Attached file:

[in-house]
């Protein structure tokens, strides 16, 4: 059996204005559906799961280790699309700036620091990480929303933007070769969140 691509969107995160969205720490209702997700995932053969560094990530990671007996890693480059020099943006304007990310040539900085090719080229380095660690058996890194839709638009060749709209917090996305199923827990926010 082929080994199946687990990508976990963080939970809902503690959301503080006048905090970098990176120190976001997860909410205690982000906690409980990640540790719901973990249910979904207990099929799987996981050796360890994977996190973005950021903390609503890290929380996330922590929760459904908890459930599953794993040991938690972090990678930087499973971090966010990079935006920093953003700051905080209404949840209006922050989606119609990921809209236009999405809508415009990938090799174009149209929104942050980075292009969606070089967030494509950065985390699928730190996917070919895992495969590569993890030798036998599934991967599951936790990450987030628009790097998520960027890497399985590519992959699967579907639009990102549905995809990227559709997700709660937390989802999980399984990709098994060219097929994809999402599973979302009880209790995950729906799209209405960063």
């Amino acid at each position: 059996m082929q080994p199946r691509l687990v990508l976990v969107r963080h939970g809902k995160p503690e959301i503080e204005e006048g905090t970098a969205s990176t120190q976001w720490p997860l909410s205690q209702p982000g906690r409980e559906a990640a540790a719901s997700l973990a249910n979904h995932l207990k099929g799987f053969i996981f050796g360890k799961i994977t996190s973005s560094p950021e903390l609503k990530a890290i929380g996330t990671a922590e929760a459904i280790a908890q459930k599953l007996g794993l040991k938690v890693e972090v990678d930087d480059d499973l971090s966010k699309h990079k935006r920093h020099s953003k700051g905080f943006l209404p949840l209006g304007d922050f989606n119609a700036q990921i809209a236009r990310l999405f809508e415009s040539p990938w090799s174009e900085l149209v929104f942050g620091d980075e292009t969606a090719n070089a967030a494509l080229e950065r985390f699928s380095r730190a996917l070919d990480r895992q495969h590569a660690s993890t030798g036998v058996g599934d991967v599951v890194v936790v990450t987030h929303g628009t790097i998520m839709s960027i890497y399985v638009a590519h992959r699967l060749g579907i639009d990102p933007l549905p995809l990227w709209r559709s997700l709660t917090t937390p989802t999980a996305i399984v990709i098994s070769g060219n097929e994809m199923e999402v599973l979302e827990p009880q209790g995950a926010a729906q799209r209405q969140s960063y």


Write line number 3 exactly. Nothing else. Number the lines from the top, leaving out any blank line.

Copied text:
């Amino acid at each position: 059996m082929q080994p199946r691509l687990v990508l976990v969107r963080h939970g809902k995160p503690e959301i503080e204005e006048g905090t970098a969205s990176t120190q976001w720490p997860l909410s205690q209702p982000g906690r409980e559906a990640a540790a719901s997700l973990a249910n979904h995932l207990k099929g799987f053969i996981f050796g360890k799961i994977t996190s973005s560094p950021e903390l609503k990530a890290i929380g996330t990671a922590e929760a459904i280790a908890q459930k599953l007996g794993l040991k938690v890693e972090v990678d930087d480059d499973l971090s966010k699309h990079k935006r920093h020099s953003k700051g905080f943006l209404p949840l209006g304007d922050f989606n119609a700036q990921i809209a236009r990310l999405f809508e415009s040539p990938w090799s174009e900085l149209v929104f942050g620091d980075e292009t969606a090719n070089a967030a494509l080229e950065r985390f699928s380095r730190a996917l070919d990480r895992q495969h590569a660690s993890t030798g036998v058996g599934d991967v599951v890194v936790v990450t987030h929303g628009t790097i998520m839709s960027i890497y399985v638009a590519h992959r699967l060749g579907i639009d990102p933007l549905p995809l990227w709209r559709s997700l709660t917090t937390p989802t999980a996305i399984v990709i098994s070769g060219n097929e994809m199923e999402v599973l979302e827990p009880q209790g995950a926010a729906q799209r209405q969140s960063y």